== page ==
Why Wyoming and Not Washington D.C.?

Daniel E. Loeb

The 2010 Census figures released yesterday show that Washington D.C. now has 601,723 residents whereas the State of Wyoming only has 563,626. In fact, Wyoming has never had as many residents as the District of Columbia.

So why does Wyoming get two Senators and a Congressmen while Americans living our nations capital have no representation in Congress?

Similarly, while Alaska currently has more residents than Washington D.C., it had far less in the census prior to Statehood.

The situation in Puerto Rico is even worse. 3,725,789 Americans live in Puerto Rico, but they do not have a vote in Congress, nor do they have any influence in the November Presidential election.

When I was an American living in France, I had the right to cast an absentee ballot in my state of origin. Does this make any sense? Should an American in France have more rights than American’s in our nation’s capital, Puerto Rico and the other territories.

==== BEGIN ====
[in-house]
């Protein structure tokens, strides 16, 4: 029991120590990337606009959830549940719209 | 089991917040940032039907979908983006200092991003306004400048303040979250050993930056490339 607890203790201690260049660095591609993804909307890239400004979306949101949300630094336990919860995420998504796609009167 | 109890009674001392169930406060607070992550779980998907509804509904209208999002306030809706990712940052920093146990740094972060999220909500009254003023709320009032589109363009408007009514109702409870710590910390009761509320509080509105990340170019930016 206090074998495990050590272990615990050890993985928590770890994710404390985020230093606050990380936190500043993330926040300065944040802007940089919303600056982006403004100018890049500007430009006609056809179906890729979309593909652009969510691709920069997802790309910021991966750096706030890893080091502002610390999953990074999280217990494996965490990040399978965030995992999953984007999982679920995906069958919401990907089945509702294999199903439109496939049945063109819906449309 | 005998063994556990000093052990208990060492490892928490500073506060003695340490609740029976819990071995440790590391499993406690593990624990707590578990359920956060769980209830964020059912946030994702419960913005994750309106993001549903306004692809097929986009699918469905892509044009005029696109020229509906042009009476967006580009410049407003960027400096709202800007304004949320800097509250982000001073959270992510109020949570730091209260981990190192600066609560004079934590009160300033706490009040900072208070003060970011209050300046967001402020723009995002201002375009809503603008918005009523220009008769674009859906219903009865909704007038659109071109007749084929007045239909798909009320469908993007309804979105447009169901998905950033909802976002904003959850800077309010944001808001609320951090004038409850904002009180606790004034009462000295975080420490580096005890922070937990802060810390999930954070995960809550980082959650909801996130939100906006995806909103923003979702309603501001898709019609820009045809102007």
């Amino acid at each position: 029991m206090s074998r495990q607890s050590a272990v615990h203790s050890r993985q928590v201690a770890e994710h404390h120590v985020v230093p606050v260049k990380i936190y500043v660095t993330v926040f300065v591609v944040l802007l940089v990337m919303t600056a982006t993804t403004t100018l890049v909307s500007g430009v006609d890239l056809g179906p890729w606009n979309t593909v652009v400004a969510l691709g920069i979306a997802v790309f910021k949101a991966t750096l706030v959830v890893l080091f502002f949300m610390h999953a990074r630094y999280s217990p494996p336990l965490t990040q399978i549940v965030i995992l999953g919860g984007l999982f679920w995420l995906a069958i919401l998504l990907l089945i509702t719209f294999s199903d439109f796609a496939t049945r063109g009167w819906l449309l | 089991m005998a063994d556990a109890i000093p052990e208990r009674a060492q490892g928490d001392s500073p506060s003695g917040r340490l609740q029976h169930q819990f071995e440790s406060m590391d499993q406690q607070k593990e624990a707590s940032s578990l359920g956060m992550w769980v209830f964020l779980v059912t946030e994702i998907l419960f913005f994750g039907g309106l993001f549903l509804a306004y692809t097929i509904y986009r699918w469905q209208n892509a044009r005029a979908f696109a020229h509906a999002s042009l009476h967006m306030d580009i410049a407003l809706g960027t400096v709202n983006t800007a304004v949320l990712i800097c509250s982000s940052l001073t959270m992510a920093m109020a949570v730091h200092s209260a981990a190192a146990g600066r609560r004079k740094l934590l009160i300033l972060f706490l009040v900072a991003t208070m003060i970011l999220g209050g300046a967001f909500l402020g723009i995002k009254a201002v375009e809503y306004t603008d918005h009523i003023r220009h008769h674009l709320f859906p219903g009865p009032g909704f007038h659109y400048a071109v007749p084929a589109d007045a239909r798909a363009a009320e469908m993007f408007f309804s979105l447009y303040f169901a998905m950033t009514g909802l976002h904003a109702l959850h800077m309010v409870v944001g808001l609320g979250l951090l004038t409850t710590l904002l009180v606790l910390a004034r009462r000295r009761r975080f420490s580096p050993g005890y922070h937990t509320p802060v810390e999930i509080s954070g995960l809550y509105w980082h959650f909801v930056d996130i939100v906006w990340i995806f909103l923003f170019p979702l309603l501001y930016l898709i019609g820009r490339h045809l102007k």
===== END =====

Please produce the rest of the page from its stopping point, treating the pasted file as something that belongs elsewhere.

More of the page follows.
An effort to give a single Representative to DC was defeated last year by the introduction of a poison-pill amendment promoted by the NRA.

This year, the House passed the Puerto Rico Democracy Act by a vote of 223-169. However, the Republican minority was able to prevent this bill from coming up for a vote. This act would would have allowed Puerto Ricans to vote on their status and either become a U.S. State, continue as a U.S. Territory, or become an independent country.

If the United States is to be a beacon of Democracy throughout the world, it must allow Americans in D.C. and Puerto Rico the same rights it gives Wyomans, Alaskans and Americans Abroad.


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